VAT in Malaysia

Updated on Wednesday 27th July 2016

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VAT in Malaysia, known as GST (Goods and Services Tax), was introduced in this country on April 1st, 2015, replacing the former sales tax and service tax. In Malaysia, the standard rate for VAT is 6%. Any business with a yearly turnover in excess of MYR 500,000 (around USD 122,500) is required to register for VAT in this country.
 

What is VAT/GST in Malaysia?


The Malaysian VAT/GST system is largely modeled on the UK VAT. Primarily, the VAT/GST is a consumption tax on goods and services. The main concept of VAT in Malaysia is that only the value added to goods or services is going to be taxed. The VAT system is projected to make sure that the VAT price is ultimately paid by the final consumer and that it is not an additional burden for companies in the value chain.
 

Important issues regarding VAT in Malaysia


The type of supplies which are liable to the standard VAT rate in Malaysia are local supplies of goods and services which are not rated at a zero VAT taxation, exempt or granted relief, as well as imported goods and services. Our lawyers in Malaysia can offer more information on this subject. 

There are no reductions for GST in Malaysia, however, certain goods and services are rated with a zero percentage. These are:

•    exports of goods and services;
•    primary foods;
•    resourcing of the initial 300 units of electricity to local users for at least 28 days per billing cycle;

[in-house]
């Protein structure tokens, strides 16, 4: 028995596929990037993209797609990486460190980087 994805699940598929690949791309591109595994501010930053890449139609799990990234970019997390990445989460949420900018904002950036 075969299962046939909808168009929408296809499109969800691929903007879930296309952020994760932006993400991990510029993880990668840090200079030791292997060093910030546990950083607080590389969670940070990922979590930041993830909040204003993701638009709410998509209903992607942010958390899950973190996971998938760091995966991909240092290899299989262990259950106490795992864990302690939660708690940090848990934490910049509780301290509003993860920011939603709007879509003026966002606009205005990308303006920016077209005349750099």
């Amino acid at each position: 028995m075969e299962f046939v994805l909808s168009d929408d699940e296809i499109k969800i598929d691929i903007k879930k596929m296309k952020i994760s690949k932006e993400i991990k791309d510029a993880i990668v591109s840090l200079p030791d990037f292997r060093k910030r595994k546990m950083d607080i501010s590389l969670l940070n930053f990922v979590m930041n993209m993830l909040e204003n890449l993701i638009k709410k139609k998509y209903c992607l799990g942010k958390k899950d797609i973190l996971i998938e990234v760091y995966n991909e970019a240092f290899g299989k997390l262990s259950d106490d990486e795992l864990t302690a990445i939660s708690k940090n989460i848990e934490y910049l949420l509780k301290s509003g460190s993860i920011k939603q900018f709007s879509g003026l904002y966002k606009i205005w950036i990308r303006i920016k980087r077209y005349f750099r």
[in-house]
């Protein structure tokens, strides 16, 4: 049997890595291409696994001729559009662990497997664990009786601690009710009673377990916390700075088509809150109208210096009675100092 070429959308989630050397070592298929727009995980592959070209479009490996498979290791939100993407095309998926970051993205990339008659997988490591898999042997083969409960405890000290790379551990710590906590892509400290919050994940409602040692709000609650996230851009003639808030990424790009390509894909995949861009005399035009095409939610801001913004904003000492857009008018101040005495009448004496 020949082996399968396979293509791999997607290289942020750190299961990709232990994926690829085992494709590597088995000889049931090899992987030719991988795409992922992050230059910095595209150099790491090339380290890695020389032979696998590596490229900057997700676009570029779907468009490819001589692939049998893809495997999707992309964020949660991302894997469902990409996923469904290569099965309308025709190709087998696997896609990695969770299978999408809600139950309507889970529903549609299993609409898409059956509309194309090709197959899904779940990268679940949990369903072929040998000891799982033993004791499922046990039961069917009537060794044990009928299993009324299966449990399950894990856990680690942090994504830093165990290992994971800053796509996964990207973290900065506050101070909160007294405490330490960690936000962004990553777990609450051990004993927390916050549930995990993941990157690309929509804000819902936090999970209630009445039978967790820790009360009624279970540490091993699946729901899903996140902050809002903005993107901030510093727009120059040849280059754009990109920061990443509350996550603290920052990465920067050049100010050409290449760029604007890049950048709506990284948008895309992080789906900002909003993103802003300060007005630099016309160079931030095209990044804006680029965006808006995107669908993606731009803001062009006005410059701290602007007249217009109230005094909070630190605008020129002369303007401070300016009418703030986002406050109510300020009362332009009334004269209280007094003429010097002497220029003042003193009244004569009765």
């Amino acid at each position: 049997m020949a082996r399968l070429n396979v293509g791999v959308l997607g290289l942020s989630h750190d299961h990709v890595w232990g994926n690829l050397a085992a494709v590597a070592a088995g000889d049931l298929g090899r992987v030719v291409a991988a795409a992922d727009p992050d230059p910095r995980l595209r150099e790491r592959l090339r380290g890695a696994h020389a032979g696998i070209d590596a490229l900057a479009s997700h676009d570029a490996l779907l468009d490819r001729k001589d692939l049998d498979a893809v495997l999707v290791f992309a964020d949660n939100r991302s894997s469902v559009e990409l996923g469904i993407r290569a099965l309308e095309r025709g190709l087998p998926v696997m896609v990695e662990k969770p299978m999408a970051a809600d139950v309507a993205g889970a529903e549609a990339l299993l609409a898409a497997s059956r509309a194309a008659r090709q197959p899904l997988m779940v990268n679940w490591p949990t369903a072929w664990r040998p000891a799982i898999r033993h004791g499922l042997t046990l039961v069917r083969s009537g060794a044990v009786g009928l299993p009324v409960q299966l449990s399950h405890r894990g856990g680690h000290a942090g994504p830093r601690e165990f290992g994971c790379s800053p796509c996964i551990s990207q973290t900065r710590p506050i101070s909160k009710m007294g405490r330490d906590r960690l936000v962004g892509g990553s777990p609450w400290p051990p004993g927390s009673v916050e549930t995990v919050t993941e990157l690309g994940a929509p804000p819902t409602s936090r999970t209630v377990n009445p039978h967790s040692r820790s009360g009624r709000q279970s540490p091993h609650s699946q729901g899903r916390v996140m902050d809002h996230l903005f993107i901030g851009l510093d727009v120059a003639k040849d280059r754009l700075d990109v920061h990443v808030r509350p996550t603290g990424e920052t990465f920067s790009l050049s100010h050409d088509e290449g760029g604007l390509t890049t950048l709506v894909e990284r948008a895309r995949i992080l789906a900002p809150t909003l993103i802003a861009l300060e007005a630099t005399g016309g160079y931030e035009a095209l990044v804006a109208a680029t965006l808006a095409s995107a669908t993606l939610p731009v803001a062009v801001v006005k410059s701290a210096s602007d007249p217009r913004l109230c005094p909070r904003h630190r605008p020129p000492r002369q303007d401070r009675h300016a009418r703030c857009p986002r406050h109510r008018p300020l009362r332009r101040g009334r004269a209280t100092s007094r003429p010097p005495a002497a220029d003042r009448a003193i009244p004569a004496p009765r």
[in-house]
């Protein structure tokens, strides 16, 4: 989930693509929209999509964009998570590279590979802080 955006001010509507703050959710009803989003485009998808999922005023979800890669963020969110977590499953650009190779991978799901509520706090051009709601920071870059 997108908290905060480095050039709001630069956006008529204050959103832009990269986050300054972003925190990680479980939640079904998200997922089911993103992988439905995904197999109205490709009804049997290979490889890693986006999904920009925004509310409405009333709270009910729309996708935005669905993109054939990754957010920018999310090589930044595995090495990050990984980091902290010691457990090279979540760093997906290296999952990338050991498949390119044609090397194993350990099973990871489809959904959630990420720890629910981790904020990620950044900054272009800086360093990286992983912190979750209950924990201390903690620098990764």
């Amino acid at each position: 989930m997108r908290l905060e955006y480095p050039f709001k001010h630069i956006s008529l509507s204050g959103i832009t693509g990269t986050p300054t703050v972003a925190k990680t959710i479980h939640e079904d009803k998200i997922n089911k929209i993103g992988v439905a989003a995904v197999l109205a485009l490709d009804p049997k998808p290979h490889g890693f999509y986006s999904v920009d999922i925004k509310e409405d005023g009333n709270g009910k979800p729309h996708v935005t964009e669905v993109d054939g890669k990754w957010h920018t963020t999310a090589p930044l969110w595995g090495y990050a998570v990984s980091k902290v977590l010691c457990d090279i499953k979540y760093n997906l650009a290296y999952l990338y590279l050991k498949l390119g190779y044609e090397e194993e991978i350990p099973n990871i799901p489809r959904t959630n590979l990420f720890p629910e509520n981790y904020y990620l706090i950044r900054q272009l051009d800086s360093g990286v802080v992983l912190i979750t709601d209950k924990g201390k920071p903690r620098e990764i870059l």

•    resourcing of water to local consumers.

There are certain exemptions to VAT in Malaysia. These exemptions are:

•    financial services;
•    sale and lease of residential real estate, also applied to land;
•    toll highway;
•    private education and healthcare;
•    local public transport;
•    land for agricultural purposes and land for burial, playground or religious building purposes.

In Malaysia, there are certain items that a registered business set up in this country is not able to recover VAT on. These items are:

•    supply or import of passenger vehicles;
•    hiring passenger vehicles;
•    repairs, maintenance and renovation costs in connection with a passenger vehicle;
•    club subscription fee;
•    medical and personal accident insurance premium;
•    medical expenses;
•    family benefits;
•    entertainment expenses, with the exception of current customers or employees entertainment ones;
•    costs connected to effectuating exempt supplies.

For further details, we invite you to get in touch with our Malaysian lawyers.

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